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An Inconvenient Truth
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Rachel Carson on pesticides, Jonathan Schell on nuclear weapons, Chicken Little on atmospheric disturbances of indeterminate origin Ã?' with Davis GuggenheimÃ??s gently hair-raising documentary, An Inconvenient Truth, Al Gore joins the long line of Cassandras whoÃ??ve reminded us over the years that itÃ??s not nice to fool with Mother Nature. Only this time, instead of falling down, the sky is filling up with greenhouse gases, which trap the sunÃ??s rays, which raises the temperature, which melts the polar icecaps, which floods the...well, you know the scenario. Or do you? Because one of the reasons Gore, who (in his own words) Ã??used to be the next president of the United States,Ã?? decided to make this movie was his admitted failure, in all his years of public service, to get the word out on global warming. No matter how many times he told us the sky was filling, we kept blowing him off.

And we may keep blowing him off, because, although we love disaster movies, weÃ??re a little slow on the uptake when it comes to preventing actual disasters, especially those that involve turning off the air-conditioner. Gore knows this and has nevertheless mounted a valiant campaign to knock some sense into us. An Inconvenient Truth, which takes off from the multimedia presentation that Gore estimates heÃ??s given over a thousand times in the last 17 years, is perhaps the most alarming dog-and-pony show of all time. Using charts and graphs and even the occasional Ã??SimpsonsÃ??-like cartoon, Gore lays out his argument, one that (as he points out) is accepted by virtually every leading scientist in the world. And he does it with a self-deprecating folksiness that was largely absent during his campaigns for national office. Not really losing to George Bush may be the best thing that ever happened to the environment.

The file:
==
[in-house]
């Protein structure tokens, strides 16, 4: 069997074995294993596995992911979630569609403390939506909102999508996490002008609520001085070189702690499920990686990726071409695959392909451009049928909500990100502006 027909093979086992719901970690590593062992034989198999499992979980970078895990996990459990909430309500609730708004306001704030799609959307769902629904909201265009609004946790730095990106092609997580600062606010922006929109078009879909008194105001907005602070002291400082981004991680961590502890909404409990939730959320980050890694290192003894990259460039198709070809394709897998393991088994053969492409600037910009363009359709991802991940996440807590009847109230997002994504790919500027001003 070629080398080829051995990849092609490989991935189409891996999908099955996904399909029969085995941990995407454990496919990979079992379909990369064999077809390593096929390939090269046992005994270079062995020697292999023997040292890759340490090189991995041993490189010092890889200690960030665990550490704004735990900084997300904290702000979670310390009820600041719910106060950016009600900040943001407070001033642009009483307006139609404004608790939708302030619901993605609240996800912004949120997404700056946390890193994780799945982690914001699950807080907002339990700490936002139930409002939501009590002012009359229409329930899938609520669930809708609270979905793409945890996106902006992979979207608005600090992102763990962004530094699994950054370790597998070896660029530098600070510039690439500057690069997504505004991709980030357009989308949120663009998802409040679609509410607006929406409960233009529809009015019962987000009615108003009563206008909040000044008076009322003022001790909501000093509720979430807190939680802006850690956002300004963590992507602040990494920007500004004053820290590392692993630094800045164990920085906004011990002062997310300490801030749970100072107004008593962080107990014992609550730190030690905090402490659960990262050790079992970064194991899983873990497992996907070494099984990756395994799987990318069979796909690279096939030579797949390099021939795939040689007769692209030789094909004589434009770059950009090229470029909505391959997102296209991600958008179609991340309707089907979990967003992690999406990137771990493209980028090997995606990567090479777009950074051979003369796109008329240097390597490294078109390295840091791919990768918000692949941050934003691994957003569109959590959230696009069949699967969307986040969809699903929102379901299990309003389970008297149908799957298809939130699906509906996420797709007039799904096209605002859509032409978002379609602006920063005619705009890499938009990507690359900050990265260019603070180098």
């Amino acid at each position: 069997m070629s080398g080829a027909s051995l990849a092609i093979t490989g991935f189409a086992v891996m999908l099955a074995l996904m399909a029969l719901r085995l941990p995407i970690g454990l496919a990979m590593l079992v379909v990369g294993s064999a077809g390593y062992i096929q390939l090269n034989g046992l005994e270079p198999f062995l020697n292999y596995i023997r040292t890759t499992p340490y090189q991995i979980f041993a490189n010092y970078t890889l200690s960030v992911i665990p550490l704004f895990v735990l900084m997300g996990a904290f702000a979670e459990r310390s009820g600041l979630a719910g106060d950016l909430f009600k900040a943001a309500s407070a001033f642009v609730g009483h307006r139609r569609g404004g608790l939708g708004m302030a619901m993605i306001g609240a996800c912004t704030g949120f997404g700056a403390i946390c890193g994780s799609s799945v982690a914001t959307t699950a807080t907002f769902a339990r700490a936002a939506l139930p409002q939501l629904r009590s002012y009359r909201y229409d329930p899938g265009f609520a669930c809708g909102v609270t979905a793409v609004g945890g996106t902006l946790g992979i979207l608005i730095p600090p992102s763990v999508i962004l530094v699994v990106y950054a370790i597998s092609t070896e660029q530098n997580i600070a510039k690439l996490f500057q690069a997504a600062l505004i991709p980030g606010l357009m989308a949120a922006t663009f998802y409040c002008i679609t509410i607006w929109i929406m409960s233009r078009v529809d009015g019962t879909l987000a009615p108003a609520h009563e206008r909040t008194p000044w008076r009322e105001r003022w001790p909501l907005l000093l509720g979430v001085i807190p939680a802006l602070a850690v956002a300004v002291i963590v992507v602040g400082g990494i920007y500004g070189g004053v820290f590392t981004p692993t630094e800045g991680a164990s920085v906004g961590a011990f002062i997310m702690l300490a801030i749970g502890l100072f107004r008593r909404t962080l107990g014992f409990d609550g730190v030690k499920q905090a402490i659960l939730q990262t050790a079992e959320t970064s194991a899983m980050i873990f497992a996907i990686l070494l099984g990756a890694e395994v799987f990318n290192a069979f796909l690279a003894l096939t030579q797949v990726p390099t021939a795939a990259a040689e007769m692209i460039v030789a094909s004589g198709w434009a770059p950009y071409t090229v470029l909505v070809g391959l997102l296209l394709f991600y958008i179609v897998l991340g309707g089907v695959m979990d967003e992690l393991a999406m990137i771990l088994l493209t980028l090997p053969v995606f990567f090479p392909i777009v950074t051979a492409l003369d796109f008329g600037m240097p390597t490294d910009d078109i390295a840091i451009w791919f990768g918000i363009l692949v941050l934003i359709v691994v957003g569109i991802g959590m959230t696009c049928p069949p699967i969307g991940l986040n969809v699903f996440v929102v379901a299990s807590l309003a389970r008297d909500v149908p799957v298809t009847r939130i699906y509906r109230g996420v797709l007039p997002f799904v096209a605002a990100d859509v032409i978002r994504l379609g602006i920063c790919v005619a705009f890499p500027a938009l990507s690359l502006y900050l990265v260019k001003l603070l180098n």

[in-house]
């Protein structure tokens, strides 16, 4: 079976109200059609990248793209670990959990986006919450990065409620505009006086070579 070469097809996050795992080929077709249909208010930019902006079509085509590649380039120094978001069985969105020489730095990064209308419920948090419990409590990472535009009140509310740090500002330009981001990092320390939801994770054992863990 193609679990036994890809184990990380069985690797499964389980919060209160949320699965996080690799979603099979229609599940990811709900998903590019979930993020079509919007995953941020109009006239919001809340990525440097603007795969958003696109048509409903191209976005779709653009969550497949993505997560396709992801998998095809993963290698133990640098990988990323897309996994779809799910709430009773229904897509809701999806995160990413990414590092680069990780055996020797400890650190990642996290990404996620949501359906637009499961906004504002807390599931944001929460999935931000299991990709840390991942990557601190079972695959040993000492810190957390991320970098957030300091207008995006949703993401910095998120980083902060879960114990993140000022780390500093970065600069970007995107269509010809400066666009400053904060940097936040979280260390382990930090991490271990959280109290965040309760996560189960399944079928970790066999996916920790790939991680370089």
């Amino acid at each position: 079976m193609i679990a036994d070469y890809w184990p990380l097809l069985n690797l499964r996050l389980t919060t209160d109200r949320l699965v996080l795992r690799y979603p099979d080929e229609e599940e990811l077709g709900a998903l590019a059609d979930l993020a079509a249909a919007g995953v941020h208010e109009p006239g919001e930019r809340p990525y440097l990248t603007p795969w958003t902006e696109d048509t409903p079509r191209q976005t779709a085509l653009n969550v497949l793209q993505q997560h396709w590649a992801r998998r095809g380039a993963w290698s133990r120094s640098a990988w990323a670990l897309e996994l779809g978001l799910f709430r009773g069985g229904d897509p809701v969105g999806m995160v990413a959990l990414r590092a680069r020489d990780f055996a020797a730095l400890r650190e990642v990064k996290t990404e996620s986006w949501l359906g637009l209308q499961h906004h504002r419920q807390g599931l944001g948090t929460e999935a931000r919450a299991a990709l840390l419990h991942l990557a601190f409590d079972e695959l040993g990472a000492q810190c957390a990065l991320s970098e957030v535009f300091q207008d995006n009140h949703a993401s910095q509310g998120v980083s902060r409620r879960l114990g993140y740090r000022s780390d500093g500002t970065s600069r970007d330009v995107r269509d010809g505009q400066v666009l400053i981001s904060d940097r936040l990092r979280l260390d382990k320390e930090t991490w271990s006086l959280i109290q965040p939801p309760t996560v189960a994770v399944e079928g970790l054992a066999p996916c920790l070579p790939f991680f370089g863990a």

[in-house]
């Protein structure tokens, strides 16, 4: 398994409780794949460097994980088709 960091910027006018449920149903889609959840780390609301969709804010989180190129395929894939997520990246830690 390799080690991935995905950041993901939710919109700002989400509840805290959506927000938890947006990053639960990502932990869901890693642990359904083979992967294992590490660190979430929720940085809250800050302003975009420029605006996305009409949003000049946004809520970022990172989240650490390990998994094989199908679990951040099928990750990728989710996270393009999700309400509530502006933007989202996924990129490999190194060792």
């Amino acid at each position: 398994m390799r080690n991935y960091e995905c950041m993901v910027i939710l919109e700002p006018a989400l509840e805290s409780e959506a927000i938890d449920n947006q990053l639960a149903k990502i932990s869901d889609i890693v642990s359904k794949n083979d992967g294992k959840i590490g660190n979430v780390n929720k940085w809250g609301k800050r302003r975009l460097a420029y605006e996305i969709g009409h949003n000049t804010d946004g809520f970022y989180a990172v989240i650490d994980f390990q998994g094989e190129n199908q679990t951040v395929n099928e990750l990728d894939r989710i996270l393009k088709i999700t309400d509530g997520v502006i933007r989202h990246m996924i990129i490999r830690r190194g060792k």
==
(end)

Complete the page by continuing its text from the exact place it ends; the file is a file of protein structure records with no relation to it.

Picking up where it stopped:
ThatÃ??s if enough people heed GoreÃ??s call. But thereÃ??s a quixotic air about him now Ã?' the knight errant tilting at wind-powered mills. Some have argued that heÃ??s not just trying to save the world, heÃ??s running for president. And parts of the movie Ã?' his recollections of his son being hit by a car, his sister succumbing to lung cancer Ã?' do have a campaign-bio feeling. But if he is running for president, this sure is a weird way to go about it. No, Gore seems quite comfortable in his new role as the Carl Sagan of Climate Change, laser-pointing to the billions and billions of carbon-dioxide molecules girdling the globe. He can still be a little stiff, as if he learned everything he knows about public speaking from Toastmasters. But a little stiffness, even a little humility, may not be such a bad thing when prophesying the end of the world, or what Gore, in a wickedly evocative phrase, calls Ã??a nature hike through the Book of Revelations.Ã??

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